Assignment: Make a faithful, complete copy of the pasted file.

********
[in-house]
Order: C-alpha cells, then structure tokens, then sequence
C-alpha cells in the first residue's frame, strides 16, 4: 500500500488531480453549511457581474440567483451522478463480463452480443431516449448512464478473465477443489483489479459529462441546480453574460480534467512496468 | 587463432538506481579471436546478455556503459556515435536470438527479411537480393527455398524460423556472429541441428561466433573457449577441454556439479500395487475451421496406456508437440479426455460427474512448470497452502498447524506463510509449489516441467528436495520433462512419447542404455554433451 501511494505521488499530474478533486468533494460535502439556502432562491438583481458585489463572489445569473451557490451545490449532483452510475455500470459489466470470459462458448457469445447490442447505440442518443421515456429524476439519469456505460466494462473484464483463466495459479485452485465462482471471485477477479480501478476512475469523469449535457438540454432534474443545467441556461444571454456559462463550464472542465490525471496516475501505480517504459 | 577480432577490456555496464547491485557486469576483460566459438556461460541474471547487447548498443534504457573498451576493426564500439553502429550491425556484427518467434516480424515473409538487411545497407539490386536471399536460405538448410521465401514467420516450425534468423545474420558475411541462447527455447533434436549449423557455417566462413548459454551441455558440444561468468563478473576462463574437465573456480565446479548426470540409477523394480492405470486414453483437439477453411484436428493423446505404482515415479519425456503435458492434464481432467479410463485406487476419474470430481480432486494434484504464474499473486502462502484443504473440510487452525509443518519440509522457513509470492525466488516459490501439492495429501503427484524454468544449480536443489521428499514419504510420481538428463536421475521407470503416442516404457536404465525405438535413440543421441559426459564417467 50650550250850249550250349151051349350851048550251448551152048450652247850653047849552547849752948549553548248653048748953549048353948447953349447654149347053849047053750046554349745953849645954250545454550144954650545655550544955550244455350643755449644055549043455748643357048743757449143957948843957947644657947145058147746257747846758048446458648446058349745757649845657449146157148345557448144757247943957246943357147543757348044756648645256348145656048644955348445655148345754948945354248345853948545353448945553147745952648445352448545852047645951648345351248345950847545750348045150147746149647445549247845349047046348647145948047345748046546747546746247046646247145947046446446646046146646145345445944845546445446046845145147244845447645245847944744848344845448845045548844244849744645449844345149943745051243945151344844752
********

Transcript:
[in-house]
Order: C-alpha cells, then structure tokens, then sequence
C-alpha cells in the first residue's frame, strides 16, 4: 500500500488531480453549511457581474440567483451522478463480463452480443431516449448512464478473465477443489483489479459529462441546480453574460480534467512496468 | 587463432538506481579471436546478455556503459556515435536470438527479411537480393527455398524460423556472429541441428561466433573457449577441454556439479500395487475451421496406456508437440479426455460427474512448470497452502498447524506463510509449489516441467528436495520433462512419447542404455554433451 501511494505521488499530474478533486468533494460535502439556502432562491438583481458585489463572489445569473451557490451545490449532483452510475455500470459489466470470459462458448457469445447490442447505440442518443421515456429524476439519469456505460466494462473484464483463466495459479485452485465462482471471485477477479480501478476512475469523469449535457438540454432534474443545467441556461444571454456559462463550464472542465490525471496516475501505480517504459 | 577480432577490456555496464547491485557486469576483460566459438556461460541474471547487447548498443534504457573498451576493426564500439553502429550491425556484427518467434516480424515473409538487411545497407539490386536471399536460405538448410521465401514467420516450425534468423545474420558475411541462447527455447533434436549449423557455417566462413548459454551441455558440444561468468563478473576462463574437465573456480565446479548426470540409477523394480492405470486414453483437439477453411484436428493423446505404482515415479519425456503435458492434464481432467479410463485406487476419474470430481480432486494434484504464474499473486502462502484443504473440510487452525509443518519440509522457513509470492525466488516459490501439492495429501503427484524454468544449480536443489521428499514419504510420481538428463536421475521407470503416442516404457536404465525405438535413440543421441559426459564417467 50650550250850249550250349151051349350851048550251448551152048450652247850653047849552547849752948549553548248653048748953549048353948447953349447654149347053849047053750046554349745953849645954250545454550144954650545655550544955550244455350643755449644055549043455748643357048743757449143957948843957947644657947145058147746257747846758048446458648446058349745757649845657449146157148345557448144757247943957246943357147543757348044756648645256348145656048644955348445655148345754948945354248345853948545353448945553147745952648445352448545852047645951648345351248345950847545750348045150147746149647445549247845349047046348647145948047345748046546747546746247046646247145947046446446646046146646145345445944845546445446046845145147244845447645245847944744848344845448845045548844244849744645449844345149943745051243945151344844752